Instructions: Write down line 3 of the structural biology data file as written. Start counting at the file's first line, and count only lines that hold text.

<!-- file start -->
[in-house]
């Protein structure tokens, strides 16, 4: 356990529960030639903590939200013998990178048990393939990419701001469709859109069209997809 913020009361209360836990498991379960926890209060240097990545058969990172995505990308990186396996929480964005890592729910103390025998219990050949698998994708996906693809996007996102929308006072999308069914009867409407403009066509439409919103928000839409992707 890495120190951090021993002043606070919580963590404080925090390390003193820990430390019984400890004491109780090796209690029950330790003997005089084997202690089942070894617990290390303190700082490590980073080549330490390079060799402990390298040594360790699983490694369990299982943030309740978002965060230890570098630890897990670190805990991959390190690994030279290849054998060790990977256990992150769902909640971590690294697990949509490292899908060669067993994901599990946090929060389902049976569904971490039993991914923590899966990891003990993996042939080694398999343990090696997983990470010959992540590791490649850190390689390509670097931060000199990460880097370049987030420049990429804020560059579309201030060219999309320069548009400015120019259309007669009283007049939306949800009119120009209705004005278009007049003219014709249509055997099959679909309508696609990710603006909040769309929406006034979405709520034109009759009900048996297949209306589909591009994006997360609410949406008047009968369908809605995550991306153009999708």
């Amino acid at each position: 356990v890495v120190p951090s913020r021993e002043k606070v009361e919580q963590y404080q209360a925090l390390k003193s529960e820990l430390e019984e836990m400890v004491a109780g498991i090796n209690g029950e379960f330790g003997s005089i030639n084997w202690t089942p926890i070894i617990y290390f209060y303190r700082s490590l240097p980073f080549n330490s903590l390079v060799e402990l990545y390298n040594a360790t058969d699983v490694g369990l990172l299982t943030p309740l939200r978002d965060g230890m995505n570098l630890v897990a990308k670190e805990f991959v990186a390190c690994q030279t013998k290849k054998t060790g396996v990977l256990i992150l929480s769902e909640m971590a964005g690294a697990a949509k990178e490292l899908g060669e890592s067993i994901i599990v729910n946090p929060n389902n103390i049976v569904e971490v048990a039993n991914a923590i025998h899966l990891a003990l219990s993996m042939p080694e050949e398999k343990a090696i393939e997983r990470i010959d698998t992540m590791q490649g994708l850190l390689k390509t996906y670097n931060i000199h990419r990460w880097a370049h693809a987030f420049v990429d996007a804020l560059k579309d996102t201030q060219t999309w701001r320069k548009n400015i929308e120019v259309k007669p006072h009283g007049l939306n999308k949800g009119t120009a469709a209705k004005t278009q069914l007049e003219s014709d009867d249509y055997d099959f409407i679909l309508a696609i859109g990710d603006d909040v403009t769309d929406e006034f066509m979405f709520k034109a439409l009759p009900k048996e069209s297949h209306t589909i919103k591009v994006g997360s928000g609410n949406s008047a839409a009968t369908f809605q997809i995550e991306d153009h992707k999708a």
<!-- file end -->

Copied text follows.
């Amino acid at each position: 356990v890495v120190p951090s913020r021993e002043k606070v009361e919580q963590y404080q209360a925090l390390k003193s529960e820990l430390e019984e836990m400890v004491a109780g498991i090796n209690g029950e379960f330790g003997s005089i030639n084997w202690t089942p926890i070894i617990y290390f209060y303190r700082s490590l240097p980073f080549n330490s903590l390079v060799e402990l990545y390298n040594a360790t058969d699983v490694g369990l990172l299982t943030p309740l939200r978002d965060g230890m995505n570098l630890v897990a990308k670190e805990f991959v990186a390190c690994q030279t013998k290849k054998t060790g396996v990977l256990i992150l929480s769902e909640m971590a964005g690294a697990a949509k990178e490292l899908g060669e890592s067993i994901i599990v729910n946090p929060n389902n103390i049976v569904e971490v048990a039993n991914a923590i025998h899966l990891a003990l219990s993996m042939p080694e050949e398999k343990a090696i393939e997983r990470i010959d698998t992540m590791q490649g994708l850190l390689k390509t996906y670097n931060i000199h990419r990460w880097a370049h693809a987030f420049v990429d996007a804020l560059k579309d996102t201030q060219t999309w701001r320069k548009n400015i929308e120019v259309k007669p006072h009283g007049l939306n999308k949800g009119t120009a469709a209705k004005t278009q069914l007049e003219s014709d009867d249509y055997d099959f409407i679909l309508a696609i859109g990710d603006d909040v403009t769309d929406e006034f066509m979405f709520k034109a439409l009759p009900k048996e069209s297949h209306t589909i919103k591009v994006g997360s928000g609410n949406s008047a839409a009968t369908f809605q997809i995550e991306d153009h992707k999708a």